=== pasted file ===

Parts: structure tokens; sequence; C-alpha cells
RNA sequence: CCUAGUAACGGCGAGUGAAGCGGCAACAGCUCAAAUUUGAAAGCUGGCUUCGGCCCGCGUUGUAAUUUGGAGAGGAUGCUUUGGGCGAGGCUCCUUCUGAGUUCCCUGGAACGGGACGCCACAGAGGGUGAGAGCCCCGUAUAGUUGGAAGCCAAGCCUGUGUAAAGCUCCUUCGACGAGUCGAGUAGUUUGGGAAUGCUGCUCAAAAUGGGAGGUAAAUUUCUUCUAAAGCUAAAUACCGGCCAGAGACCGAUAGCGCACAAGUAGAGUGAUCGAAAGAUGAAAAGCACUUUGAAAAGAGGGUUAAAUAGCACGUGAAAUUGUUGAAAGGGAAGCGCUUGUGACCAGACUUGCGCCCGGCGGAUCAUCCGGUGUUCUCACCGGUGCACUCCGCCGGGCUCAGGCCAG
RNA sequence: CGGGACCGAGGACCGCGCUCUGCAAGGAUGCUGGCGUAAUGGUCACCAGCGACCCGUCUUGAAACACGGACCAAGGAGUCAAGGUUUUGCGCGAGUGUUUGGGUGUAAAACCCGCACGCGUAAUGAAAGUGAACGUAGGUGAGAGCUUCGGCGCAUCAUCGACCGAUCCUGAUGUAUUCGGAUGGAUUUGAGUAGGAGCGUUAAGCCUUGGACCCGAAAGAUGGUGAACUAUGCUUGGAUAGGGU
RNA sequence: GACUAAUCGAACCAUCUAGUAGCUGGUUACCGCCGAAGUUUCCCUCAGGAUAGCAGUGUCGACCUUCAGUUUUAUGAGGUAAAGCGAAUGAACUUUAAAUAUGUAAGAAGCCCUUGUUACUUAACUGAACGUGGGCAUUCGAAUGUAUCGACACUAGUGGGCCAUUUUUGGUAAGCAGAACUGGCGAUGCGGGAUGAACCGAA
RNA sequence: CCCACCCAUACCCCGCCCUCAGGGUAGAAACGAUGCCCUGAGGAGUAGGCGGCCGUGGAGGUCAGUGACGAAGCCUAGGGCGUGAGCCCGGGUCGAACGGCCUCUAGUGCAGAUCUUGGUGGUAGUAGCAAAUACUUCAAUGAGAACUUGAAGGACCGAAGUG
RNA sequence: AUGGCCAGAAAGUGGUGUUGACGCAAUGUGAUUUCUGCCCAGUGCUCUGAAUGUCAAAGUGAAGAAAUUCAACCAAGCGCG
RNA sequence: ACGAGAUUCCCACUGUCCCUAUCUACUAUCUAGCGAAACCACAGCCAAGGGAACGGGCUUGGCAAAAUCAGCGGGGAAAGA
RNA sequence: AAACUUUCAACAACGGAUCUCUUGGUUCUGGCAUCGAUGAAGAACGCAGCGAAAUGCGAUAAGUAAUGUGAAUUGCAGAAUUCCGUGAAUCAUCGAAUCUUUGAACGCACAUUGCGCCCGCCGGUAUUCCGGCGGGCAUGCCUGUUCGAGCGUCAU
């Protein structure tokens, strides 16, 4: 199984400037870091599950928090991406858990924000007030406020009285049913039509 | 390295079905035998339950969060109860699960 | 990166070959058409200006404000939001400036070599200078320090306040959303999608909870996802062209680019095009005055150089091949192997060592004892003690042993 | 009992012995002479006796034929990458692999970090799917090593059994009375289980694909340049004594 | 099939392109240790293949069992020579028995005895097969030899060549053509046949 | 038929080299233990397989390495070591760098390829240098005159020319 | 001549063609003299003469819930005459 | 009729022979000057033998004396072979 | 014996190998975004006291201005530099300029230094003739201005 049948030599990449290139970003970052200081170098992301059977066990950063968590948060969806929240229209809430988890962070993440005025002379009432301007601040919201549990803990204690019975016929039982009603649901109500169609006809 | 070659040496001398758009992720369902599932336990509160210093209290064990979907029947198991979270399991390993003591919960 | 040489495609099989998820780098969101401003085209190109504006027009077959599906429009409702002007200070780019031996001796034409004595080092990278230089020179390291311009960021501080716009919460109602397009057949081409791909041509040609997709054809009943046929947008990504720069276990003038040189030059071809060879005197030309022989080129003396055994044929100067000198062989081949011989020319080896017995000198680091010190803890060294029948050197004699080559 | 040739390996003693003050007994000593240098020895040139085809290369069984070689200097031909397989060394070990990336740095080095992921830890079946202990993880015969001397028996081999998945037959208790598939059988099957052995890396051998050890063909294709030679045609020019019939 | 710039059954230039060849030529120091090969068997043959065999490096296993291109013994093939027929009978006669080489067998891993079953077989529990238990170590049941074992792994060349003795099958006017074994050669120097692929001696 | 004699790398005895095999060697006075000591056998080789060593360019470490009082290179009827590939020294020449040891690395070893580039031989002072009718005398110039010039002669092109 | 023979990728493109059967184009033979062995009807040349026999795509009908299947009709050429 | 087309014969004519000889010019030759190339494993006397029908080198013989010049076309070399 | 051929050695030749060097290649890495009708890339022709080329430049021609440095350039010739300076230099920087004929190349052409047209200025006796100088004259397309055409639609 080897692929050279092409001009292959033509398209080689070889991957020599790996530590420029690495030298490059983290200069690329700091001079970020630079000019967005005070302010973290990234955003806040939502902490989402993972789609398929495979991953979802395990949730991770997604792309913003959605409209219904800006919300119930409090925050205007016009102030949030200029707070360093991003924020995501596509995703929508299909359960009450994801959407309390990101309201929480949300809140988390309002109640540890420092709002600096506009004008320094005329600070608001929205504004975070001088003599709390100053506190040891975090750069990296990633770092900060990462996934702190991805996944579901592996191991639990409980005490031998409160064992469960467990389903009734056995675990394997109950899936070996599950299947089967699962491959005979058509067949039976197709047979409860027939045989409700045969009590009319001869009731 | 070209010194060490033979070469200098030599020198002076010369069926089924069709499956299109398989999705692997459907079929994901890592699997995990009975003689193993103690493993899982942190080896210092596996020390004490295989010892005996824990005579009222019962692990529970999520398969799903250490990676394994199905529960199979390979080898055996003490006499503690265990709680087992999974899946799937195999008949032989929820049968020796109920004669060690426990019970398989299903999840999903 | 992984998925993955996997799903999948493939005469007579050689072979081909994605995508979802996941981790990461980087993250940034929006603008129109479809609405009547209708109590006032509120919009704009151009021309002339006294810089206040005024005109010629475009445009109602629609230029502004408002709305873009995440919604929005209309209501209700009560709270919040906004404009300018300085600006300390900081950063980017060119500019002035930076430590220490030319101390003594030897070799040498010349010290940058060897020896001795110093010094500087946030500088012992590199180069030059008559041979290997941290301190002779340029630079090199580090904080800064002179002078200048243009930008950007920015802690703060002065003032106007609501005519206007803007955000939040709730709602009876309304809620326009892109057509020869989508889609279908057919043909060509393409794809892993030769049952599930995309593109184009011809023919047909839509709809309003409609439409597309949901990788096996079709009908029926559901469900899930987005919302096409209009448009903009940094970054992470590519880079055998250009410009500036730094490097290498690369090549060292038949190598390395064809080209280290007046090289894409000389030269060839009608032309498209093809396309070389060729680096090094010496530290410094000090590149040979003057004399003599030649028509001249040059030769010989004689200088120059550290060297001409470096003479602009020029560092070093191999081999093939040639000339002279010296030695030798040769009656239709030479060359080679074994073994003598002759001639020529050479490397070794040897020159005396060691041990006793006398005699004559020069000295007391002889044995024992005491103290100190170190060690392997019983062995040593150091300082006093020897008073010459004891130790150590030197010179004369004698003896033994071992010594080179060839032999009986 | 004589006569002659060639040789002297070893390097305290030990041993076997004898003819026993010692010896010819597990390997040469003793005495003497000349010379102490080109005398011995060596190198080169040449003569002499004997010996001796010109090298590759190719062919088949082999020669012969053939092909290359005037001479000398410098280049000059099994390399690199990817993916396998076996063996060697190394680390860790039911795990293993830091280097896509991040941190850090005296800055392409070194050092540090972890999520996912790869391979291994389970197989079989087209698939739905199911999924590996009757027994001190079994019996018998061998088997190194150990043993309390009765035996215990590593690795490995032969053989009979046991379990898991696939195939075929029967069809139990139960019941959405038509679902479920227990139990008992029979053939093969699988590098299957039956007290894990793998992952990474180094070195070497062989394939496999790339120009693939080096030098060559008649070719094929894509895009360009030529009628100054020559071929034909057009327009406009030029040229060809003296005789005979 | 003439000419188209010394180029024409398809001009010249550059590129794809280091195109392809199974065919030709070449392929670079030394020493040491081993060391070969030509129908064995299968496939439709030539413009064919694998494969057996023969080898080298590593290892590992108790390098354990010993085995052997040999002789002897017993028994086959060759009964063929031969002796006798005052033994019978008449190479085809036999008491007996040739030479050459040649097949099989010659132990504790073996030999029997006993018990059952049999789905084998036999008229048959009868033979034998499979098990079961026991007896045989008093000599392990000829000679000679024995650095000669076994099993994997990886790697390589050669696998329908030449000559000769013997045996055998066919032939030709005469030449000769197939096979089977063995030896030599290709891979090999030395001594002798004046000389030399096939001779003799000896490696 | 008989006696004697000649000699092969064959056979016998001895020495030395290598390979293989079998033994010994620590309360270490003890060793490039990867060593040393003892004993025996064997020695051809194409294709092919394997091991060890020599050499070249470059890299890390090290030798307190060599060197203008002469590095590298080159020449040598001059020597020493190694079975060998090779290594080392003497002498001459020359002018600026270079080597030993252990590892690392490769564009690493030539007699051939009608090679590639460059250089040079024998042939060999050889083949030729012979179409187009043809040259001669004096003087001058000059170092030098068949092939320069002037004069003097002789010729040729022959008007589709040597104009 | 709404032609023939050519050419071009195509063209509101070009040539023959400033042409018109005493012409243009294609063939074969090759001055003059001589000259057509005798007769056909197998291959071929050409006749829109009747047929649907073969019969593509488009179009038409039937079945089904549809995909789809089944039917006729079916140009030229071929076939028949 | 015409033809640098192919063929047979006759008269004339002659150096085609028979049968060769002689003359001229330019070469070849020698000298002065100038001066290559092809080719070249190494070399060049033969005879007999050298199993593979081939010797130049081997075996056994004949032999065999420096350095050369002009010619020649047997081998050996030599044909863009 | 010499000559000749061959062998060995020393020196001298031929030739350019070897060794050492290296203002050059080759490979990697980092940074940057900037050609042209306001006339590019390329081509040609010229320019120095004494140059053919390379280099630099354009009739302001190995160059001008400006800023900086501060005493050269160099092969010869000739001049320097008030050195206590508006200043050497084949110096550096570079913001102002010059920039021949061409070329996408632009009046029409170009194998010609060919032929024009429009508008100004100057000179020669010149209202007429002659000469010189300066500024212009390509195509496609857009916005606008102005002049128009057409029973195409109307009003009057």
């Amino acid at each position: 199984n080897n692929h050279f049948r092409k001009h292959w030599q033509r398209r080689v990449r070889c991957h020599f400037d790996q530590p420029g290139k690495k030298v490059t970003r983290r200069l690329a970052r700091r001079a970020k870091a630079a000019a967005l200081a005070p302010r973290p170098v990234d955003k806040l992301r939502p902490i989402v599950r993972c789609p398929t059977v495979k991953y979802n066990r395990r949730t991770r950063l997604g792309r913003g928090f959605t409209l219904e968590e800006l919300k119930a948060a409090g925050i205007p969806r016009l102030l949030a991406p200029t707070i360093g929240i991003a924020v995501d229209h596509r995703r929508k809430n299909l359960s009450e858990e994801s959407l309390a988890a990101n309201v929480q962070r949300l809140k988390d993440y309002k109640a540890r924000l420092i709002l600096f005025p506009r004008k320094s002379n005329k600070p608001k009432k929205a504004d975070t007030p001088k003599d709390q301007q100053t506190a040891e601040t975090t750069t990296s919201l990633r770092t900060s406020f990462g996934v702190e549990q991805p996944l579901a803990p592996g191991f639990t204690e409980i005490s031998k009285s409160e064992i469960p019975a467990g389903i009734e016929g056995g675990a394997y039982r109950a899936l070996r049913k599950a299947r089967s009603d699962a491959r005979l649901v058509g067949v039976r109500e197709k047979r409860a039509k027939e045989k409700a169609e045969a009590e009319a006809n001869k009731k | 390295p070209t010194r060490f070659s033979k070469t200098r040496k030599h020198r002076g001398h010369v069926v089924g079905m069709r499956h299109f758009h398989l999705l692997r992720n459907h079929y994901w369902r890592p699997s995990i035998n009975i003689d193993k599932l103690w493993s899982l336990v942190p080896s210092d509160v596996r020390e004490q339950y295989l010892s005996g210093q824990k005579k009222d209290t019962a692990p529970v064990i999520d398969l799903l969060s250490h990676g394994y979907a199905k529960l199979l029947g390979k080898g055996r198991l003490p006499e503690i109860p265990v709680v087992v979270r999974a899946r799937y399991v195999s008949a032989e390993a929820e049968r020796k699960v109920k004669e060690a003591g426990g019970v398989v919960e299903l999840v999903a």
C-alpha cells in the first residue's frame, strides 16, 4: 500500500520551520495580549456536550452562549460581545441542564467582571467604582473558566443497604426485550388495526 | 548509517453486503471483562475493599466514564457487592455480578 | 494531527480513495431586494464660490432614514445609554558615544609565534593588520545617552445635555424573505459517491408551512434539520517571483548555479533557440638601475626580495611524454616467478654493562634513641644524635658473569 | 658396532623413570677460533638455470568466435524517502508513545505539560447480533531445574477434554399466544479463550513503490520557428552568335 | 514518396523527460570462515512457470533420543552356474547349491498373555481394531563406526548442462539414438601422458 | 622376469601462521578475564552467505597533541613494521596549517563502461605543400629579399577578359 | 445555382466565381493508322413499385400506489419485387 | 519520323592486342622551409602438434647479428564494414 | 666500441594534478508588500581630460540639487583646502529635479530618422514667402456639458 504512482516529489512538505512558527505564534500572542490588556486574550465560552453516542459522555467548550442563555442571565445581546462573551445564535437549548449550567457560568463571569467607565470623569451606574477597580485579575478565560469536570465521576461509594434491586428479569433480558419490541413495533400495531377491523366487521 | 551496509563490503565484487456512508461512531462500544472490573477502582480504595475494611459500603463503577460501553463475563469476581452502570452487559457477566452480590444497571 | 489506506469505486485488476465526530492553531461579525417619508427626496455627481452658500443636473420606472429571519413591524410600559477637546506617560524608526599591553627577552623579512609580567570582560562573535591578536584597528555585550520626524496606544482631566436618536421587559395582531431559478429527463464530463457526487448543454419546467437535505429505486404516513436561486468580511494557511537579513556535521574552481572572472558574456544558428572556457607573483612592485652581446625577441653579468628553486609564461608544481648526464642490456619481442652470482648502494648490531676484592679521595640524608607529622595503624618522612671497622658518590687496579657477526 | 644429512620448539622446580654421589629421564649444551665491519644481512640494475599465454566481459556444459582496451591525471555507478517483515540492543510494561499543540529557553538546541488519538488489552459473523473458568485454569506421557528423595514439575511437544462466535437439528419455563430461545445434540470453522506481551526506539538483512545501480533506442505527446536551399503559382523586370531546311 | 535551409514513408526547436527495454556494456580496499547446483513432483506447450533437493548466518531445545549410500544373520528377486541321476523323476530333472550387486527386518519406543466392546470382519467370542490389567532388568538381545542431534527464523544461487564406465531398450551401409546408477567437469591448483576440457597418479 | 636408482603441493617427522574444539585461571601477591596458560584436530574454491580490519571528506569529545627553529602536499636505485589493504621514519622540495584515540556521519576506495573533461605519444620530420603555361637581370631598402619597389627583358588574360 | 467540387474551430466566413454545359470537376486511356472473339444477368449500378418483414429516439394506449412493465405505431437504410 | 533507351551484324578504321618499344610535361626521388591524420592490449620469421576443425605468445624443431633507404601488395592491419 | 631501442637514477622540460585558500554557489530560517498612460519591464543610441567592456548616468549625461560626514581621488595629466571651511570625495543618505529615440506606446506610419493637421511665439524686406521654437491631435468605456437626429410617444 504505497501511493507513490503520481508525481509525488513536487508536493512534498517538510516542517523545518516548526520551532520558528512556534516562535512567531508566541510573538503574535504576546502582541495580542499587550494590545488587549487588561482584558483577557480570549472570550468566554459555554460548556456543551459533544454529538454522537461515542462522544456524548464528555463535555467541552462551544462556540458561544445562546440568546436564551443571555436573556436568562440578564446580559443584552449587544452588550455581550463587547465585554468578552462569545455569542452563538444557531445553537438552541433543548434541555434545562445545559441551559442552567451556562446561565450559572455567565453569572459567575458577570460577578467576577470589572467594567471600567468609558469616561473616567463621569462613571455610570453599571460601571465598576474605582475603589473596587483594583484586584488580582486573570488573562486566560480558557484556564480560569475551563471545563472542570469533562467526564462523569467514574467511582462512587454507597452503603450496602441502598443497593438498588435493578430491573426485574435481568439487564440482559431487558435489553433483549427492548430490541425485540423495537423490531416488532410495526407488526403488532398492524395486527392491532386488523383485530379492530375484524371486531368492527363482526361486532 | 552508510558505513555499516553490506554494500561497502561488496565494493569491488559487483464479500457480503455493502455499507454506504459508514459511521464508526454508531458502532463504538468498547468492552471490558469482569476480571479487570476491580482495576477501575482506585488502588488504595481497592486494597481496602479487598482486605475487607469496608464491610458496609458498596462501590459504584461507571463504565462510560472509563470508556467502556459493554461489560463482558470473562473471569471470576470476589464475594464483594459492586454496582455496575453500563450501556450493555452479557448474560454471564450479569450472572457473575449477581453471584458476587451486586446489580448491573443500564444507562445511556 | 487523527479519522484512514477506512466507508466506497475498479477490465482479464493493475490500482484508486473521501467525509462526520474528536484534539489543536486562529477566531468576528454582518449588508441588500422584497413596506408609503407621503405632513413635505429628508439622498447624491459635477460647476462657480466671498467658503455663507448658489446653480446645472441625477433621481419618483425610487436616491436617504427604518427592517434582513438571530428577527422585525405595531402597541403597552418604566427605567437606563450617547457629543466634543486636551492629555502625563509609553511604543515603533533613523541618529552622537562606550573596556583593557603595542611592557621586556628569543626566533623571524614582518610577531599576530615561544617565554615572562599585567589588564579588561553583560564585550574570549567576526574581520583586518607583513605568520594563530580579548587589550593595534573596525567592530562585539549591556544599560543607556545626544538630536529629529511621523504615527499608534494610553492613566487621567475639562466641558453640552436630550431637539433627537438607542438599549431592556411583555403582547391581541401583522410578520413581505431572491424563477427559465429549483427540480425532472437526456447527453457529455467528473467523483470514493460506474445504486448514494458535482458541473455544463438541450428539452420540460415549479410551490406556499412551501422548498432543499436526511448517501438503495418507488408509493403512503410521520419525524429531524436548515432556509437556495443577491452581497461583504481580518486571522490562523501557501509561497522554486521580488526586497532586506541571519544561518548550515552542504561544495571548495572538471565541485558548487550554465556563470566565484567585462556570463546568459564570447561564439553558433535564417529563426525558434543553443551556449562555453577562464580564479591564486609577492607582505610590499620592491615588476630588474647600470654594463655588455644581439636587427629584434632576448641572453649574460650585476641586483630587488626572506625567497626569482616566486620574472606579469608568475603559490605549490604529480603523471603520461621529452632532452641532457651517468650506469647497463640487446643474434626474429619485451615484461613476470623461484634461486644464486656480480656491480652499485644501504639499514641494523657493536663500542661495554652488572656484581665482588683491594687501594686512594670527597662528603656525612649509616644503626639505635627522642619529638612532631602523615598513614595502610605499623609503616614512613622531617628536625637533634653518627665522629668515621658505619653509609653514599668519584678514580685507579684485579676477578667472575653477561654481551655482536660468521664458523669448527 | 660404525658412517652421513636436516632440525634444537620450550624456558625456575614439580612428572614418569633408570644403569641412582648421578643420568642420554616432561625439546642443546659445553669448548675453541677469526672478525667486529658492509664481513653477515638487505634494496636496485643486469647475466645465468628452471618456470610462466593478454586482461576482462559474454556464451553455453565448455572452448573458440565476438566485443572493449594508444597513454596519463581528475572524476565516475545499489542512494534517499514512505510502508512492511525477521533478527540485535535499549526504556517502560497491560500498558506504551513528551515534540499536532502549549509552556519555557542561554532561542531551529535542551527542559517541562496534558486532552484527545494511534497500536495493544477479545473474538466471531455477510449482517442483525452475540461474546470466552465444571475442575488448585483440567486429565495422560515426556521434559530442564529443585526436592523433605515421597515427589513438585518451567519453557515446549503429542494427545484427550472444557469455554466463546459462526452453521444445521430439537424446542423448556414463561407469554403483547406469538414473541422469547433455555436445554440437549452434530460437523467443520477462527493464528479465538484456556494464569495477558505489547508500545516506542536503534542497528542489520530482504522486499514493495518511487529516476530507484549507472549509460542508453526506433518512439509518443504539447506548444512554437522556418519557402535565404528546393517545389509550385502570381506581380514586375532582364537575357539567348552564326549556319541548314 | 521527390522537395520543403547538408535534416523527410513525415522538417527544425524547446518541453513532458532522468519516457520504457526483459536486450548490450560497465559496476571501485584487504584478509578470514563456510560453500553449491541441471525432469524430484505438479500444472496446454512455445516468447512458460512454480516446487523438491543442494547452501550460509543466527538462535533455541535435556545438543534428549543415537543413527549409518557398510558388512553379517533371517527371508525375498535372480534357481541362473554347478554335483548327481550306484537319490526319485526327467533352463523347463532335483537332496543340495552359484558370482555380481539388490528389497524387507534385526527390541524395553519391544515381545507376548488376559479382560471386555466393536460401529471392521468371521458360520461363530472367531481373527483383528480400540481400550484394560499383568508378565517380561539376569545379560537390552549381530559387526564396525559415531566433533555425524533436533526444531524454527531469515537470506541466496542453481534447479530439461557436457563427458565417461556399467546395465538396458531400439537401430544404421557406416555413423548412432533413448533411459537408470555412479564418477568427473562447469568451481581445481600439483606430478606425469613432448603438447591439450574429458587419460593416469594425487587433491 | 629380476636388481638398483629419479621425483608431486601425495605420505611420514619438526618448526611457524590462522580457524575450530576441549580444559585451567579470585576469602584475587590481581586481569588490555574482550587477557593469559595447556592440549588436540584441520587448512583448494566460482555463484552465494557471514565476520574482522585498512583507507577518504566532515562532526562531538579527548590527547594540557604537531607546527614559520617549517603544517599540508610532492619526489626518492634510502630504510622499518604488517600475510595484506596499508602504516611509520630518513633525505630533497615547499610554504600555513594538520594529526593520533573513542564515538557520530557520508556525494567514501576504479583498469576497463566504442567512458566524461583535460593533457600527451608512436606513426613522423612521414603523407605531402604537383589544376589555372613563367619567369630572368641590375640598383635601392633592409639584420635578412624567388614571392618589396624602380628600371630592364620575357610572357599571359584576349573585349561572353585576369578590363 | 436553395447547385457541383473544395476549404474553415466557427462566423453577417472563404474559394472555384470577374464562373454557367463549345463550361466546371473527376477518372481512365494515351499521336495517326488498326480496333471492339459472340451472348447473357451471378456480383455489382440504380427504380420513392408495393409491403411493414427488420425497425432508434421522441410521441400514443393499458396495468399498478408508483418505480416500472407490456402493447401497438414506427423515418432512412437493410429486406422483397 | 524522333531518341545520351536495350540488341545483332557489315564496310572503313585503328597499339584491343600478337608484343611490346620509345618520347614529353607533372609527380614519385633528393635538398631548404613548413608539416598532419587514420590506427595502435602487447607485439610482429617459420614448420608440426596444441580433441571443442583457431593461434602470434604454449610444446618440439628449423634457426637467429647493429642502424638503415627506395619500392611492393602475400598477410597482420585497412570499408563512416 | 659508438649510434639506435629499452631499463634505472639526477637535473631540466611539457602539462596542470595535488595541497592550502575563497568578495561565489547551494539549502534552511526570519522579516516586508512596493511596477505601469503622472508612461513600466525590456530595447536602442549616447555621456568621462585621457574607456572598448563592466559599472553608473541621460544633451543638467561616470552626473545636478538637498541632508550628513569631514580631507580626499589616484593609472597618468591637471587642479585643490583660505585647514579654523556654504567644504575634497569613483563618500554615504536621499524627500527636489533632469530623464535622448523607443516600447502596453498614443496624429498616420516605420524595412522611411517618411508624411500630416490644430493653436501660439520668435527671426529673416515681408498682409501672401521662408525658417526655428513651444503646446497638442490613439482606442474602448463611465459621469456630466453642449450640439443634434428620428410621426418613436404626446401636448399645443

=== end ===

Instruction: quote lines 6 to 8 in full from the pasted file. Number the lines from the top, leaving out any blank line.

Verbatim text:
RNA sequence: AUGGCCAGAAAGUGGUGUUGACGCAAUGUGAUUUCUGCCCAGUGCUCUGAAUGUCAAAGUGAAGAAAUUCAACCAAGCGCG
RNA sequence: ACGAGAUUCCCACUGUCCCUAUCUACUAUCUAGCGAAACCACAGCCAAGGGAACGGGCUUGGCAAAAUCAGCGGGGAAAGA
RNA sequence: AAACUUUCAACAACGGAUCUCUUGGUUCUGGCAUCGAUGAAGAACGCAGCGAAAUGCGAUAAGUAAUGUGAAUUGCAGAAUUCCGUGAAUCAUCGAAUCUUUGAACGCACAUUGCGCCCGCCGGUAUUCCGGCGGGCAUGCCUGUUCGAGCGUCAU